PDA

View Full Version : Stupid Idea #6 - Momentum Casting



FreakyCheeseMan
2013-05-18, 02:13 PM
I'm in the process of building a game system from the ground up; I'm putting all of my more unusual ideas up here for review, criticism, mockery and pelting with rotten vegetables.

Actually, just this once, I don't think that today's idea is stupid at all (largely because it wasn't mine.) But, it's too late to ditch the format, so, Today's Stupid Idea is... Momentum Casting.

Proposed Rules
I confess, my ideas on this one are a lot more vague than usual, and I'm really hoping for suggestions (particularly from people who've played with this kind of system before.) However, the basic idea is this:

Caster's can't work their most powerful magics at a whim; they have to build up to them first, over the course of several turns. So, on the first round of combat, a caster could only work his weaker, more basic magics; as the battle continued and he burned more spells, though, he'd start to warm up (gain momentum), and by the 3rd-5th round of combat, he'd be up to some of his most powerful spells. When combat ends, he may have to "Cool down" slowly as well, burning additional spells of decreasing level.

I've yet to decide exactly how I'll represent this; one idea is to have Momentum be represented by a total amount of mana a character could burn in a given turn, with some rules about how it increases. I may also classify spells into levels (9 is too many; I'm thinking 5) and have a simple mechanic for getting into and out of more intense "Casting States."

Obviously, one thing that needs to be done is prevent casters from spending all of their time in a heightened casting state - as I'm not going to use Vancian Casting, I can't simply rely on them not wanting to burn up all of their spells, and I don't like the idea of Daily Resources for mages. I might have some sort of continuing nonlethal/endurance damage from staying in a casting state too long (or at all.)

I may even decide that this is the limiting factor on how many spells/what level of spells mages can cast - abandon the idea of Spells Per Day or Mana Costs altogether, and just say "You can only cast spells of a certain level once you're warmed up for it, but being warmed up has other costs, and you can't stay warmed up forever.

Justification - Gameplay
Obviously, the big advantage of this is that limits casters ending fights instantly with their most powerful spells, while still allowing those powerful, interesting effects to exist.

I also think that this adds a lot of interesting variety to the strengths and weaknesses mages can have; some might be able to warm up quicker than others, while others might take a longer time to reach that level, but have the endurance to keep it up for much longer; still other mages might focus all of their energies into getting the maximum effect from their low-level spells, without ever really warming up at all.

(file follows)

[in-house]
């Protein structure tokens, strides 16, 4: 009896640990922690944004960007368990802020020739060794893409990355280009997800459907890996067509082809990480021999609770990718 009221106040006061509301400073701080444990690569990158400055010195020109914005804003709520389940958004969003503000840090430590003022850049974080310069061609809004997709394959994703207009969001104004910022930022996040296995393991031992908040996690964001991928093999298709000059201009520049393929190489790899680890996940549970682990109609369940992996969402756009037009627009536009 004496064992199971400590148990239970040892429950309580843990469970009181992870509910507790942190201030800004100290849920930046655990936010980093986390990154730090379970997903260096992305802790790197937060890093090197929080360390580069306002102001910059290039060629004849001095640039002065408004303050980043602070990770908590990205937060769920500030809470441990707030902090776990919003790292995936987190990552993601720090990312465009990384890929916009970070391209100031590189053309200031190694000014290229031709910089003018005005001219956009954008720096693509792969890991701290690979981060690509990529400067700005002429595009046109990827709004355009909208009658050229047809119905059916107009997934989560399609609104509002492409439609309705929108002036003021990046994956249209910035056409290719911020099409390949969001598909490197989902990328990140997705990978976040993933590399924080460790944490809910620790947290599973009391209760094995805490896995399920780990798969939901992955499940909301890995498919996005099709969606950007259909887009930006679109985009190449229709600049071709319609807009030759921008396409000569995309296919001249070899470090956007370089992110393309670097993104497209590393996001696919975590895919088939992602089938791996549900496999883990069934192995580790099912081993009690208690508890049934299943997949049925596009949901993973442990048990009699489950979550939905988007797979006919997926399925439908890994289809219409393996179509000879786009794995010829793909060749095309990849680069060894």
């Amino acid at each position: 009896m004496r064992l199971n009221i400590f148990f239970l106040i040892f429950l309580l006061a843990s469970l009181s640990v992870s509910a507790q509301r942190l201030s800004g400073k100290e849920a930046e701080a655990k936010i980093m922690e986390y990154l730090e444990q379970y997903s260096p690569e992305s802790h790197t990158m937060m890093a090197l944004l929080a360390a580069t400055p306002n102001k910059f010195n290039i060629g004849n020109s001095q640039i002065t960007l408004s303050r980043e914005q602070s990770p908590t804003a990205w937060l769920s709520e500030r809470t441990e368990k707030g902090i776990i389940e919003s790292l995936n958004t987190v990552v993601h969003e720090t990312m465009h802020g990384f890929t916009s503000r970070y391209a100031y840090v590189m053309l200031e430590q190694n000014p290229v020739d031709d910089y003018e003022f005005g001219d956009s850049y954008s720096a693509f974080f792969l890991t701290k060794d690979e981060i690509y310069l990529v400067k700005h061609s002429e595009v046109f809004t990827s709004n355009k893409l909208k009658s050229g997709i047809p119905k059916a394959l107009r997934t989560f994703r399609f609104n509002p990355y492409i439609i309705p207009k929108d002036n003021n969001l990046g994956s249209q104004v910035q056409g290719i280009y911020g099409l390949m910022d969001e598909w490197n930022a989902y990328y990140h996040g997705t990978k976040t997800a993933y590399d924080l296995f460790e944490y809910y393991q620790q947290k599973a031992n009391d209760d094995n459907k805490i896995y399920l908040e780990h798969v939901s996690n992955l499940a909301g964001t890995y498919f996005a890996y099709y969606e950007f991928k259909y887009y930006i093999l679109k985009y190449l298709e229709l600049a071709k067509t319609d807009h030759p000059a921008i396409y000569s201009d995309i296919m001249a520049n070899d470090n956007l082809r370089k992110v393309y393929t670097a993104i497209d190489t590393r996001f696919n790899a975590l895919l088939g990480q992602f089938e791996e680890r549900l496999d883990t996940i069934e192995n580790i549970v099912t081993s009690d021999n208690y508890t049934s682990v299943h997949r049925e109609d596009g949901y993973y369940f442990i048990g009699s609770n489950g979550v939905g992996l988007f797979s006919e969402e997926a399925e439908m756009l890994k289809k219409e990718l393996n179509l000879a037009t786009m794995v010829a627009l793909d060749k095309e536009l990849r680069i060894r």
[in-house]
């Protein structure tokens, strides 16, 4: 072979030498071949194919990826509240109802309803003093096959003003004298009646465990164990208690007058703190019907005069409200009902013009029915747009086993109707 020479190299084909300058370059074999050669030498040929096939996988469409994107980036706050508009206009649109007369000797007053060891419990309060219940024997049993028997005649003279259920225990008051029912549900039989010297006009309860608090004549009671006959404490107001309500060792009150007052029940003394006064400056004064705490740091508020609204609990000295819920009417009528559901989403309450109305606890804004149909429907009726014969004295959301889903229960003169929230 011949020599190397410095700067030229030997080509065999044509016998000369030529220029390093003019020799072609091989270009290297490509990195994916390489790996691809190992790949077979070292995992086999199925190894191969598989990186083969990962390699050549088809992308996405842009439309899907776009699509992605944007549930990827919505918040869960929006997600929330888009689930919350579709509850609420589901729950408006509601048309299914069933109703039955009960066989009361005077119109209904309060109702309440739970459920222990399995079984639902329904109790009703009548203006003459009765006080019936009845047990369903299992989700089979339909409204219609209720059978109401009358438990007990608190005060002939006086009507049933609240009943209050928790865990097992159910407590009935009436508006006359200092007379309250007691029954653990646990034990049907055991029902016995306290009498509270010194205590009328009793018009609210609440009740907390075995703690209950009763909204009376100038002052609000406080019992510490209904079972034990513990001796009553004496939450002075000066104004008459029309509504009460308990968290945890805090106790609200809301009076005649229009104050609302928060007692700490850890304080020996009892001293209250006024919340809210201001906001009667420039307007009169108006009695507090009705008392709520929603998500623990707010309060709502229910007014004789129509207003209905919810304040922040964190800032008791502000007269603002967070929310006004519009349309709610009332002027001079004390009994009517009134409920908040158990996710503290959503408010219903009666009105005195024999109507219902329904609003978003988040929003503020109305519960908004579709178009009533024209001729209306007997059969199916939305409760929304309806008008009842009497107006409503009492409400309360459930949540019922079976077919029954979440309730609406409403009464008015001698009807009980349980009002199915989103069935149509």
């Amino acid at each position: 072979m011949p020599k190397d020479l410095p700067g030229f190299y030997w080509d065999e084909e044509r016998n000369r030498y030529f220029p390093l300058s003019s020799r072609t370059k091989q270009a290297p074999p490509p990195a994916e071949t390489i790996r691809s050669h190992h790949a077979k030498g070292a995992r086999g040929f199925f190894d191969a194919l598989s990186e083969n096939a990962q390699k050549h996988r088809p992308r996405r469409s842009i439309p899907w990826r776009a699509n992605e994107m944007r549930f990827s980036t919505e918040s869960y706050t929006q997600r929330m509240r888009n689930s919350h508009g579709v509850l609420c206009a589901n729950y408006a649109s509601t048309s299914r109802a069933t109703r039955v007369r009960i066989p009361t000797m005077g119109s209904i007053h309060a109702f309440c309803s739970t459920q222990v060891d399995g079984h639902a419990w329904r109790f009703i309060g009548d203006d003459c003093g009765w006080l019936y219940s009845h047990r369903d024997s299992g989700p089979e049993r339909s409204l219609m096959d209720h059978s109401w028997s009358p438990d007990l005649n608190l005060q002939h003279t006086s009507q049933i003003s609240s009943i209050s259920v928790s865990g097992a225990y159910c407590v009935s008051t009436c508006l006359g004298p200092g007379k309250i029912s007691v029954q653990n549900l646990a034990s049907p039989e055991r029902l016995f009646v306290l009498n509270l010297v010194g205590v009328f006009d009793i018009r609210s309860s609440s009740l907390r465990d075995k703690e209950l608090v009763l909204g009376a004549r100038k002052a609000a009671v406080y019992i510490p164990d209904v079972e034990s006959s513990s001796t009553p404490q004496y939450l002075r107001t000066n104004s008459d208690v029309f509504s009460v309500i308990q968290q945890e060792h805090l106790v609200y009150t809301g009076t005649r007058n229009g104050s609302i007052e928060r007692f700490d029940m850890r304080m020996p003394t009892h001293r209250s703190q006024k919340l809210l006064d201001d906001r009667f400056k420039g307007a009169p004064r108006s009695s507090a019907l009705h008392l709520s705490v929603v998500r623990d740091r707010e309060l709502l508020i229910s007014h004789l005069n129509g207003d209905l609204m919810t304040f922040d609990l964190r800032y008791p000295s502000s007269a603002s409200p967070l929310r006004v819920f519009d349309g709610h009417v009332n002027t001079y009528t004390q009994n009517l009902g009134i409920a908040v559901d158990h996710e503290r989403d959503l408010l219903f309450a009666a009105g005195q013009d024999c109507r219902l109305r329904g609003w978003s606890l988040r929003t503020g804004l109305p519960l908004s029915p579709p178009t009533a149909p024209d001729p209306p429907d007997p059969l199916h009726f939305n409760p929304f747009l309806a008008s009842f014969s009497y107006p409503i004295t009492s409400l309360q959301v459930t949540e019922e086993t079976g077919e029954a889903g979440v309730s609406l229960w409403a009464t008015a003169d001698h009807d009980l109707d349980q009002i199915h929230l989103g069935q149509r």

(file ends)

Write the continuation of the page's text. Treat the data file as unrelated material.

I like the dynamic this (hopefully) creates for fighter vs. mage or mage vs. mage fights. In the early rounds of a fighter-on-mage battle, the fighter will be trying to end it quickly before the mage gets his best tools out - the mage, meanwhile, will just be trying to survive, and do a little damage if he can. If the mage survives for a few rounds, the balance of power shifts; now the mage is chucking around his best stuff, and the fighter is scrambling to stay alive. The mage still isn't safe, though, because now all the fighter has to do is run out the clock - if the mage doesn't win quickly, he'll either have to cool down or get hit by whatever bad stuff happens if he doesn't (running out of spells entirely, passing out, actual damage, whatever.)

For mage vs. mage, there may be some of the same things going on, only on both sides; both mages may try to warm up as fast as possible to wipe the other out with high-level spells, or one of them may warm up slower, and rely on surviving the other's onslaught then beating them once they've burned out.

It has fun implications for the party, as well; fights can be more varied (as short fights won't last long enough for mages to warm up at all, while longer ones may see the mages dealing with the effects of exhaustion or even trying to draw together resources for a second heat.) Horrific ambushes can happen if the enemy mages manage to wind up in secret or teleport in at full born, leaving the entire party scrambling to survive as high-level spells are thrown at them in the first round of combat.

Most of all, though, I think this is the best mechanism I've heard yet for limiting mages; all of the other options seem to either not work, make mages unplayable, or just make mages un-fun. (Long casting times, for instance, seem downright punitive - "You want to play a wizard? Get ready to spend most of your turns doing nothing."

So, what do people think? And suggestions for making this work? Any pitfalls I should watch out for?

Eldan
2013-05-18, 02:19 PM
Please, please, please, please don't call it Mana? Mana is an interesting mythological concept, I can't stand it when people use it as a generic term for magical energy.